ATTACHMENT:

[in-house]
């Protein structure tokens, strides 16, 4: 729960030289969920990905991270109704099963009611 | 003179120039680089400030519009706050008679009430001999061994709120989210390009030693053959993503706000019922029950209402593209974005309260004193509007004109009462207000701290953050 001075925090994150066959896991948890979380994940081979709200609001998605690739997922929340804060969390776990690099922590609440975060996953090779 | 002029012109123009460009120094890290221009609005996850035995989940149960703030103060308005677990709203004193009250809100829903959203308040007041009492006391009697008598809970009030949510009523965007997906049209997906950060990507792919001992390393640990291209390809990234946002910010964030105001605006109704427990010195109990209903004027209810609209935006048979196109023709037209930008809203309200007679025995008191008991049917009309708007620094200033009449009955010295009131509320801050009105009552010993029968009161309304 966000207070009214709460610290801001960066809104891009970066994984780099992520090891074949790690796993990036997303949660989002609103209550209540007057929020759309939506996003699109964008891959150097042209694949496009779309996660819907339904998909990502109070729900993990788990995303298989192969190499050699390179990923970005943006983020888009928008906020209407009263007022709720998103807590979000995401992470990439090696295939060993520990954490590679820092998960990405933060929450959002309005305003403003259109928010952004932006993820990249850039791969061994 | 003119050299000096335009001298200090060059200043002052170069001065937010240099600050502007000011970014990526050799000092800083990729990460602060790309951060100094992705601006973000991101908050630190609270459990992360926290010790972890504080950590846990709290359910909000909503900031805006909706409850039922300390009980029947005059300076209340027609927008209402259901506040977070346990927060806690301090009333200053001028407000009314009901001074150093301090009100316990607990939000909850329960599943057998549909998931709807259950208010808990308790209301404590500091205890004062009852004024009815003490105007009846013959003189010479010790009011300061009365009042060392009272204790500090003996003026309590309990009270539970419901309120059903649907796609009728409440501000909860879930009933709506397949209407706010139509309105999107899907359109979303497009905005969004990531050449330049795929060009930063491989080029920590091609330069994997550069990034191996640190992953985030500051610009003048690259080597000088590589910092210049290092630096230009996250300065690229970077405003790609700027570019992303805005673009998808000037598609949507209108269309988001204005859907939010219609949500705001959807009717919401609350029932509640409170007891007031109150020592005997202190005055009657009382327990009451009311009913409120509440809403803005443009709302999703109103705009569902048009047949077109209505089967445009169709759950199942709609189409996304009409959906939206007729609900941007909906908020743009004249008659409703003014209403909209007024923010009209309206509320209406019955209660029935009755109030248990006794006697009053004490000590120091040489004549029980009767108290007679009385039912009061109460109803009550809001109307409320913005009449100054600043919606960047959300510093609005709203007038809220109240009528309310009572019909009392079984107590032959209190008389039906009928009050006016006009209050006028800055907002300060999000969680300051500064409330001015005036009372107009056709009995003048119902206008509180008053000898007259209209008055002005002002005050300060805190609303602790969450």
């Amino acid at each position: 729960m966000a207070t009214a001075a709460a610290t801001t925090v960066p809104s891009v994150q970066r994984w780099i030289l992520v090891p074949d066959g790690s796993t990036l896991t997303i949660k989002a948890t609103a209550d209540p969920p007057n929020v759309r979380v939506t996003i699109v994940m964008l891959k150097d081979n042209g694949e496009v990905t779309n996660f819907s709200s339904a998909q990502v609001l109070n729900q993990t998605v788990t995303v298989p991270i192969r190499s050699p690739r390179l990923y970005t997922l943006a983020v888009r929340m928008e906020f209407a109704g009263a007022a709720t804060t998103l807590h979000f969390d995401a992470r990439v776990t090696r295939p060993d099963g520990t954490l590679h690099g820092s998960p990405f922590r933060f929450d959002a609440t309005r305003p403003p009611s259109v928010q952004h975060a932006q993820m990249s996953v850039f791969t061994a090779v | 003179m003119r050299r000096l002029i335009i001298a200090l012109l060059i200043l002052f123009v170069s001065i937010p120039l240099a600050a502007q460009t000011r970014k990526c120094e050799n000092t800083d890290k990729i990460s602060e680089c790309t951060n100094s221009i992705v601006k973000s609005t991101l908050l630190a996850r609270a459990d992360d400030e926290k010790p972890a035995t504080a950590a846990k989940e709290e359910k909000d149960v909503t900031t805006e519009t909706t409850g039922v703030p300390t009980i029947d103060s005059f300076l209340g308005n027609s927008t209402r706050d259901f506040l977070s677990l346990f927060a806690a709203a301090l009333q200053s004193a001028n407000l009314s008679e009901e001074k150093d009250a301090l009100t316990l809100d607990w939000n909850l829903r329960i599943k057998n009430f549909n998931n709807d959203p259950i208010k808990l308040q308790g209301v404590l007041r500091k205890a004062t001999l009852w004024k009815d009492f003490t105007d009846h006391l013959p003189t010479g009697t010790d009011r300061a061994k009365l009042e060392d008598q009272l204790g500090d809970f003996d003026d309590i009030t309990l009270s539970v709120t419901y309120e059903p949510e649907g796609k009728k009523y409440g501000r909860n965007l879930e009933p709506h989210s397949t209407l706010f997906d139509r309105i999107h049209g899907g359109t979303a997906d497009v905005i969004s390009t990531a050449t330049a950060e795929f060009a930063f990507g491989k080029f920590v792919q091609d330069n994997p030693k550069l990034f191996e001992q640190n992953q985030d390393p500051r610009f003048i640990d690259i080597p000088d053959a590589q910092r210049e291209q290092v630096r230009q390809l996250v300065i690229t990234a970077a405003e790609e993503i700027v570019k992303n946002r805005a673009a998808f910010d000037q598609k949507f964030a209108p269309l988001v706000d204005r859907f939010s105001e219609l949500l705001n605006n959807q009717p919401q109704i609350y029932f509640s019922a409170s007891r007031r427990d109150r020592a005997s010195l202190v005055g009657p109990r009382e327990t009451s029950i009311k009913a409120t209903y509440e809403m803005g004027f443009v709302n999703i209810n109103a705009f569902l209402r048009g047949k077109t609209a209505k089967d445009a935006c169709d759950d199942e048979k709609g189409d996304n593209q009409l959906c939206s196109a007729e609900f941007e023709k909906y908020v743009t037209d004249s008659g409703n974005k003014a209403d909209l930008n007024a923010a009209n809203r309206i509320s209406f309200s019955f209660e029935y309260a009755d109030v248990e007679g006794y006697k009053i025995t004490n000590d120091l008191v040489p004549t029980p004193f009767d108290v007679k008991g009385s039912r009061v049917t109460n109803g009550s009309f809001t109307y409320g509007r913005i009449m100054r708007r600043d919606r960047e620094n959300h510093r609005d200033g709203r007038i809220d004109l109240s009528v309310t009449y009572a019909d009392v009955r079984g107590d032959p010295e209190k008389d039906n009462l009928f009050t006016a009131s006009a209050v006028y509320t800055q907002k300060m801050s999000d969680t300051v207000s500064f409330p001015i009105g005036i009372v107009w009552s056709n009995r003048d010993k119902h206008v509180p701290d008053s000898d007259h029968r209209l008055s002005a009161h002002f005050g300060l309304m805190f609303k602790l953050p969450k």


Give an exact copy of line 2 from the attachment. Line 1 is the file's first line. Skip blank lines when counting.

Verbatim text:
């Protein structure tokens, strides 16, 4: 729960030289969920990905991270109704099963009611 | 003179120039680089400030519009706050008679009430001999061994709120989210390009030693053959993503706000019922029950209402593209974005309260004193509007004109009462207000701290953050 001075925090994150066959896991948890979380994940081979709200609001998605690739997922929340804060969390776990690099922590609440975060996953090779 | 002029012109123009460009120094890290221009609005996850035995989940149960703030103060308005677990709203004193009250809100829903959203308040007041009492006391009697008598809970009030949510009523965007997906049209997906950060990507792919001992390393640990291209390809990234946002910010964030105001605006109704427990010195109990209903004027209810609209935006048979196109023709037209930008809203309200007679025995008191008991049917009309708007620094200033009449009955010295009131509320801050009105009552010993029968009161309304 966000207070009214709460610290801001960066809104891009970066994984780099992520090891074949790690796993990036997303949660989002609103209550209540007057929020759309939506996003699109964008891959150097042209694949496009779309996660819907339904998909990502109070729900993990788990995303298989192969190499050699390179990923970005943006983020888009928008906020209407009263007022709720998103807590979000995401992470990439090696295939060993520990954490590679820092998960990405933060929450959002309005305003403003259109928010952004932006993820990249850039791969061994 | 003119050299000096335009001298200090060059200043002052170069001065937010240099600050502007000011970014990526050799000092800083990729990460602060790309951060100094992705601006973000991101908050630190609270459990992360926290010790972890504080950590846990709290359910909000909503900031805006909706409850039922300390009980029947005059300076209340027609927008209402259901506040977070346990927060806690301090009333200053001028407000009314009901001074150093301090009100316990607990939000909850329960599943057998549909998931709807259950208010808990308790209301404590500091205890004062009852004024009815003490105007009846013959003189010479010790009011300061009365009042060392009272204790500090003996003026309590309990009270539970419901309120059903649907796609009728409440501000909860879930009933709506397949209407706010139509309105999107899907359109979303497009905005969004990531050449330049795929060009930063491989080029920590091609330069994997550069990034191996640190992953985030500051610009003048690259080597000088590589910092210049290092630096230009996250300065690229970077405003790609700027570019992303805005673009998808000037598609949507209108269309988001204005859907939010219609949500705001959807009717919401609350029932509640409170007891007031109150020592005997202190005055009657009382327990009451009311009913409120509440809403803005443009709302999703109103705009569902048009047949077109209505089967445009169709759950199942709609189409996304009409959906939206007729609900941007909906908020743009004249008659409703003014209403909209007024923010009209309206509320209406019955209660029935009755109030248990006794006697009053004490000590120091040489004549029980009767108290007679009385039912009061109460109803009550809001109307409320913005009449100054600043919606960047959300510093609005709203007038809220109240009528309310009572019909009392079984107590032959209190008389039906009928009050006016006009209050006028800055907002300060999000969680300051500064409330001015005036009372107009056709009995003048119902206008509180008053000898007259209209008055002005002002005050300060805190609303602790969450």